Biljana Popovic

Synthetic Baby

27 Sep — 28 Oct


Biljnana Popvic, Synthetic Baby installation view. Image: Mitchell Bright.


Biljnana Popvic, selected readings for Synthetic Baby.
Image: Mitchell Bright.


Biljnana Popvic, Boudoir.
Image: Mitchell Bright.


Biljnana Popvic, Synthetic Baby installation view. Image: Mitchell Bright.


Biljnana Popvic, Smarthide detail.
Image: Mitchell Bright.


Biljnana Popvic, Synthetic Baby installation view. Table credit: Milos Popovic
Image: Mitchell Bright.


Biljnana Popvic, Smarthide detail.
Image: Mitchell Bright.


Image: Biljana Popovic, Something Entirely Natural, 2018, film still.

Synthetic Baby
Biljana Popovic

Exhibition Preview: Wednesday 26 September, 5.30pm
Exhibition Runs: 27 September – 28 October 2018

Saturday 29 September, 2pm: Exhibition Talk with Biljana Popovic and Jamie Hanton

View Something Entirely Natural online:

What do you think about when you are driving? For the cybernetic subject, deep thinking happens on the skin. The car is not an object to be fetishised, but a mediated lens, a transformative and existential machine with which humans have a reciprocal relationship. The car transforms how we know the world, and how the world is.

Using two pieces of recent technology—The Fortwo Smartcar and the Samsung Gear 360 camera, Synthetic Baby opens up a historical moment—namely the early 21st century—via a dance. This dance concerns the cultural role of technology, and it takes place between two sensibilities: romantic naturalism and technophilia.

Synthetic Baby is a multimedia installation that operates as a prop-opera where cyberfeminism, pop phenomenology, and theories of embodiment come together in a period piece set in the near-past. Building from previous work, Biljana Popovic explores the relationship between identity and the designed environment through the production of new socio-spatial contexts.

Tech industries do not expand in proportion to each other; digital technology is taking over the marketplace at such a rate that older tech trades like automechanics and architecture are starting to look like blacksmithery and stonemasonry. The technophile claims it is not enough to use tools, it is the love of technology that fuels innovation—and considers technophilia to be an equally legitimate position to romantic naturalism, equally capable of fighting for social justice and earthly survival.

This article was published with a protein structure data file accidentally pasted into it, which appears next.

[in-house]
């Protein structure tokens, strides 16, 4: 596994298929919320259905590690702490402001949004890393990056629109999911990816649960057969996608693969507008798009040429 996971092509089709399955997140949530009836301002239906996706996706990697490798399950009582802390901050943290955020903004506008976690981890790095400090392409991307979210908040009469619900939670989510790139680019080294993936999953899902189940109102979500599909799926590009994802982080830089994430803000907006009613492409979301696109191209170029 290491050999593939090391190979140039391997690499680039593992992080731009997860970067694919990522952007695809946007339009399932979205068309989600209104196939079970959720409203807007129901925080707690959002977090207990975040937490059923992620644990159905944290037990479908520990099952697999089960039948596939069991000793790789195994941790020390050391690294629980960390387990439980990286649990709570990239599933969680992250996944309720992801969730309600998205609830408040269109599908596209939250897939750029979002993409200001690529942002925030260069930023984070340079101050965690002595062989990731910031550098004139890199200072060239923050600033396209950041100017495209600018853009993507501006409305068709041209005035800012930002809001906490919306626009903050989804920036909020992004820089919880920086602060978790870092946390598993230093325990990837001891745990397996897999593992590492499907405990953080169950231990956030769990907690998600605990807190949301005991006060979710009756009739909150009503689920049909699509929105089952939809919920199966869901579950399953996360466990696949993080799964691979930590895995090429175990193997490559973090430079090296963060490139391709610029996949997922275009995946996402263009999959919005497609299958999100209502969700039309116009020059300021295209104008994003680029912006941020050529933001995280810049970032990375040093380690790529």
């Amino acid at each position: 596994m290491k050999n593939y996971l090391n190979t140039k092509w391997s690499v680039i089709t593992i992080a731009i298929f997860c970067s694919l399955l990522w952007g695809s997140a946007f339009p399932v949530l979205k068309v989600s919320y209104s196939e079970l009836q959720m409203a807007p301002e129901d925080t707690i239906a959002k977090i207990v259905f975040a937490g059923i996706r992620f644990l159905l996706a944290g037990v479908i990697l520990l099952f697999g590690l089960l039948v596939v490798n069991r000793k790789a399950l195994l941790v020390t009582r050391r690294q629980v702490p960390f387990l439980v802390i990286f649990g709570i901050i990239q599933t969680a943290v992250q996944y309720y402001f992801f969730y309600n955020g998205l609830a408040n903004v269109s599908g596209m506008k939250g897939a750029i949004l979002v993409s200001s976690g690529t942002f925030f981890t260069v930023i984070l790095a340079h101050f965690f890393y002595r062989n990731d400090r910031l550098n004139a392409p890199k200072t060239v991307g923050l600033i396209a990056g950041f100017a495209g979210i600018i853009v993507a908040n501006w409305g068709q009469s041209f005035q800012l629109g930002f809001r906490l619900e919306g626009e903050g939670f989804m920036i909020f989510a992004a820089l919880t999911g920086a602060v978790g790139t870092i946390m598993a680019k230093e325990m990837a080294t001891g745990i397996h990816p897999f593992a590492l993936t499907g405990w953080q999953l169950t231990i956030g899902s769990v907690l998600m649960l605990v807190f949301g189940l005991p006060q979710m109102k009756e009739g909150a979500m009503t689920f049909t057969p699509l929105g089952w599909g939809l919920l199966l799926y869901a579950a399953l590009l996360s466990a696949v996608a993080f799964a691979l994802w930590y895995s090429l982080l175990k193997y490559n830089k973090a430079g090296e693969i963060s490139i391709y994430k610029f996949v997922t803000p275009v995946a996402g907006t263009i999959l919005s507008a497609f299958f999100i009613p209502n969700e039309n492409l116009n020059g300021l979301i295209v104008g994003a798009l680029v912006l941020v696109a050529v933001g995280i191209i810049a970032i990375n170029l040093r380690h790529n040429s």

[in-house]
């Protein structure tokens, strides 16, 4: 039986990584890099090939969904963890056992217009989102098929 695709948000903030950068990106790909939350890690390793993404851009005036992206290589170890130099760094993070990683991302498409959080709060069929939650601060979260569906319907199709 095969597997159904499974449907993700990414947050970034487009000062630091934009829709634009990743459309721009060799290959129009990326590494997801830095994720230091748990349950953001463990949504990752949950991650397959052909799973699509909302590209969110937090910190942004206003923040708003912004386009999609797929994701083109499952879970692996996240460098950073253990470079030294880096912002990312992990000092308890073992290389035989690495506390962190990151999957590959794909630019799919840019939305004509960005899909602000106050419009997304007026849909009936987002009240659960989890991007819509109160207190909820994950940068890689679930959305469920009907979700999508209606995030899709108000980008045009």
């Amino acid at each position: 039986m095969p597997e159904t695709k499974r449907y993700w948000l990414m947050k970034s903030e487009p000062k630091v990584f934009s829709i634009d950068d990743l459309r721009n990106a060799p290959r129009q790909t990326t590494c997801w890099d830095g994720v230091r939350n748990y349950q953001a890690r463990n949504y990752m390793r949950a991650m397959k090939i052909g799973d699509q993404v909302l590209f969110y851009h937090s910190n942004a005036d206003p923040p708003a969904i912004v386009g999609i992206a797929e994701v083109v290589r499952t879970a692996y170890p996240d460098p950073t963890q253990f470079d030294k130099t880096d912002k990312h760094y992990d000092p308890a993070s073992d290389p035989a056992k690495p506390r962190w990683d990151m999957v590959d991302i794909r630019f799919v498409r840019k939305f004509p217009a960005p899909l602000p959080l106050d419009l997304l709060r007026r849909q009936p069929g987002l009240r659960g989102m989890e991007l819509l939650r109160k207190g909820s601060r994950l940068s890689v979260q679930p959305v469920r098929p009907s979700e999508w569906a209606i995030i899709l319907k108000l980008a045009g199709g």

What does freedom to identify mean in a period of sexual revolution, pumped up bodies, the metrosexual and the ‘Can I speak to the manager haircut’? Identity is losing its grip as an organising force of the body/environment/technology/politics assemblage. The feeling that washes over is a collapse between the natural and the artificial. We were always already artificial.

Something Entirely Natural includes sound design by Claire Duncan and water dance performed by Ruby Read.

Synthetic Baby has been generously supported by the Chartwell Trust


Biljana Popovic (b. 1990 Loznica, Serbia), is a New Zealand artist currently based in Berlin, Germany. She graduated from Elam School of Fine Arts with a BFa Hons in 2012. She is the next recipient of the Creative New Zealand Berlin Artist Residency program, October 2018 - October 2019. Recent shows include Thing Persuasions, a collaborative exhibition with Sam Beca at Veronica gallery, Amsterdam 2018 and Andromoeda, a collaborative installation with Juliet Carpenter for Shout! Whisper! Wail! The 2017 Chartwell Show, Auckland Art Gallery Toi O Tamaki.


Selected Readings:

Barthes, Roland "The New Citroen." In Mythologies. London: J. Cape, 1987. 

Haraway, Donna. "A Cyborg Manifesto: Science, Technology, and Socialist-Feminism in the Late Twentieth Century." In Simians, Cyborgs and Women: The Reinvention of Nature. Routledge, 1991. 

Eglash, Ron. "Oppositional Technophilia." Social Epistemology 23. no. 1 (2009): 79-86. 

Landström, Catharina. “A Gendered Economy of Pleasure: Representations of Cars and Humans in Motoring Magazines.” Science Studies 2, (2006): 26-48.

Currier, Dianne. “Feminist technological futures: Deleuze and body/technology assemblages.” Feminist Theory 4. no. 3 (2003): 321-38.

Law, John. “Machinic Pleasures and Interpellations.” Centre for Science Studies Lancaster University. 2003. 1-17.

O’Doherty, Brian. “From the Archives: Highway to Las Vegas.” Art in America Magazine. 1972.

Dant, Tim. “The Driver-car.” Theory Culture & Society 21, (2004):263-2764.

Jean Baudrillard interviewed by Nicholas Zurbrugg in: Morton, Nicola. 2016. “Take Me To Another Strange World // Stupid Boring Internet.” Master of Fine Arts, Sydney College of the Arts: University of Sydney.